"Sorry" doesn't cut it
Sometimes we mess up. Royally. Unforgettably. Disastrously. And sometimes when we mess up, we damage others’ property or even hurt their feelings. When that happens, it’s time for an apology. As our big Jewish Day of Atonement looms, it seems an opportune time to discuss what I’ve learned about how to say you’re sorry and do it right. For the Jewish people, this time of year is the season of repentance. Starting with Rosh Hashanah, the Jewish New Year, and extending through Yom Kippur – the most serious and solemn of all holidays on the Jewish calendar – we Jews fall on our swords and ask forgiveness for our sins of the past year (for those of you familiar with Catholic traditions, it’s kind of like an “instant Lent”). During the past week, I’ve been systematically collecting and cataloging the last year’s mess-ups, preparing to amend my wrongs and ask others for their forgiveness. Having been on the giving and receiving end of bad apologies, I realize that now is the time to give my apology skills an overhaul. Now with this post you can benefit from my experience.
Making good apologies isn’t difficult. The 12th century sage Maimonides said that true repentance requires humility, remorse, forbearance and reparation.
Not much has changed since then.
- Own the offense, even if it makes you squirmy: Not “I’m sorry you misunderstood me,” rather, “I’m sorry I called you a fat bastard.”
- Be specific; own the sin: “I’m sorry I smashed your smartphone with a rock.” But don’t go overboard: “I’m sorry I destroyed your smartphone, which you so insensitively checked every two minutes, during our romantic dinner.”
- Use the first person, and avoid passive voice: “I apologize for running over your smartphone with my car,” not “I apologize your smartphone was broken.”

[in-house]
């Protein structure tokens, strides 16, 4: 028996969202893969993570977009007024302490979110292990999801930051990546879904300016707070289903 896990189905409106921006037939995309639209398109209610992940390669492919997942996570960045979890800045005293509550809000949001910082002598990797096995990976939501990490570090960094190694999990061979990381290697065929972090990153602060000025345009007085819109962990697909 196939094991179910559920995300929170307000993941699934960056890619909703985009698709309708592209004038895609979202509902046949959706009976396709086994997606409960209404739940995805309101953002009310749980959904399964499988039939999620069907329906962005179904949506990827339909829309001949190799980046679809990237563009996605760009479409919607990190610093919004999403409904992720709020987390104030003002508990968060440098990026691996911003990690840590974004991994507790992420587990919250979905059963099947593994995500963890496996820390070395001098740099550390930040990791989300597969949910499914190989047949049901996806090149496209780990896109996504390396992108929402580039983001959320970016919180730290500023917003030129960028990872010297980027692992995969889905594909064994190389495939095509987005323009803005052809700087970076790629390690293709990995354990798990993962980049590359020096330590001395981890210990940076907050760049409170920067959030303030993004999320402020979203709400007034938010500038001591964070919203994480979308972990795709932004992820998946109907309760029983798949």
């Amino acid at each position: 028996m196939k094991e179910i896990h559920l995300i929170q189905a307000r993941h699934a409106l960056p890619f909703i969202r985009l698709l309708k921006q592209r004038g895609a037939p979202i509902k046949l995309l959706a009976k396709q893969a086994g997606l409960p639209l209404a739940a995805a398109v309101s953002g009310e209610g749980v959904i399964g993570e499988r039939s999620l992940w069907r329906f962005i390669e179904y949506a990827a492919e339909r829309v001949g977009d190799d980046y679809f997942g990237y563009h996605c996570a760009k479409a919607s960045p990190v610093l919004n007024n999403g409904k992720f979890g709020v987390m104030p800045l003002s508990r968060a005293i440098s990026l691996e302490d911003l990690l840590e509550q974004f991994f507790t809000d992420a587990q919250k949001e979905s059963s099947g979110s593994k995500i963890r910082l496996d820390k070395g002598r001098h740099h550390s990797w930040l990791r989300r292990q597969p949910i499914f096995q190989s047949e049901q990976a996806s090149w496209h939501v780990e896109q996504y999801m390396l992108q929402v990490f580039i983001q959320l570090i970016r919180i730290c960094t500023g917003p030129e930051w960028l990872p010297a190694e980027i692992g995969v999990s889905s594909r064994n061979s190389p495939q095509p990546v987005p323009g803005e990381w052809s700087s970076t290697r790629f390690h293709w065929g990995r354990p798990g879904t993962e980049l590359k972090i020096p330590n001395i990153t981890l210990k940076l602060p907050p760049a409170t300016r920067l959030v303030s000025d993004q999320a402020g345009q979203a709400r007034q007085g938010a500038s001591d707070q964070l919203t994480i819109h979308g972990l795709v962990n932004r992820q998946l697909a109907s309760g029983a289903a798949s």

- Acknowledge the impact: “I know I was not respecting your time you when I showed up late to dinner. I know you had a busy day, and I’m sorry I made you wait for me to start.”
- Don’t offer too much explanation: Keep explanations short and relevant, and, above all, don’t use them as justification for your actions. “I’m sorry I rolled my eyes at you during dinner, but you were droning on and on about the same topic for what seemed like hours,” is not an effective apology.
- Finally, mean it when you say it. When you apologize, feel sorry in your heart.
When you’ve said your piece, let the other person have their say. If they need time to process, let them process. Even if they say nothing but “I accept your apology,” just politely say “thank you.” If the other person remains angry, you have to sit with that for a while. And, if they don’t accept your apology the first time out, it’s your responsibility to try at least two more times. If they still don’t accept, it’s time to assess the overall state of your relationship.
In all, making a good apology means being a little vulnerable. In his book On Apology, author Aaron Lazare said, “Apologies are one of the most profound interactions that can happen between people. Apologies can heal humiliation, free the mind from deep-seated guilt, remove the desire for vengeance, and ultimately restore human relationships.” I totally agree.